Breakout boards are simply misunderstood.
We’ve heard all sorts of ideas about what they might do, like let you interface Twine with all sorts of other devices, connect every possible sensor to Twine at once, end football huddles, and even make possible Twime travel. (Sorry.)
If you guessed A: let you interface Twine with all sorts of other devices, give yourself a gold star. That is indeed what breakout boards are for.
This is what one looks like:
Breakout boards have nice lever actuated connections for an input, power, and ground. These connections let you easily plug all sorts of outside things into your Twine.
They’re also pretty smart—-they have a built in identity so that Twine can remember your creation the next time you plug it in, and they also will protect your Twine against backwards connections, shorts, and most other things that could damage it.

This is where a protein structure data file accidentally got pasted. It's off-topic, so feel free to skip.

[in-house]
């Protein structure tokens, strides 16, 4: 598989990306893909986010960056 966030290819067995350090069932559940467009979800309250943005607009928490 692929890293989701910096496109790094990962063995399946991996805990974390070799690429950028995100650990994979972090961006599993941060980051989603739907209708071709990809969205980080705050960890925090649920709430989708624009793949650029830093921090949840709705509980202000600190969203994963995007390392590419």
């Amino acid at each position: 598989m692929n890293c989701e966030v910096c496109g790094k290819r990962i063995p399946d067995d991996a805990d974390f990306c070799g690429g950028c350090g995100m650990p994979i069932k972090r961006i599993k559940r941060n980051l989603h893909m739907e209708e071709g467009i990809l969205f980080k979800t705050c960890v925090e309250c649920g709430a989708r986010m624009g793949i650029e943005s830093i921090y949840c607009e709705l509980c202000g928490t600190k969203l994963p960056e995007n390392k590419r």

To give you a simple example of what’s possible, let’s use the breakout board to build a light sensor.
Here are the parts we’re going to use, a light sensor, a resistor, and the breakout board. The light sensor and resistor are pretty generic items that you can get from a variety of electronics-type sources. If you’re following along at home, I got these from Digi-Key (digikey.com). The light sensor is part number 475-1081-ND and the resistor is part number CF14JT470RCT-ND. You should be able to get the pair for less than a dollar.
Let’s get to it!
First you’ll notice that the light sensor has leads with two different lengths. Stick the shorter one in the GND port, and the longer one into the IN port. Go ahead and push down on the GND lever to keep the sensor from falling out.
The two leads on the resistor are exactly the same. Plug one into the +3.3V (power) port and the other into the IN port. Lock down the other two levers and we’re done. Super easy!
Here’s your new light sensor. Now your Twine can measure ambient light in your space, or maybe use an extra laser pointer to rig up a tweeting laser trip wire!
Lots of things are possible using the breakout board, and we’re looking forward to sharing many more neat “recipes” in the near future.
-David for Supermechanical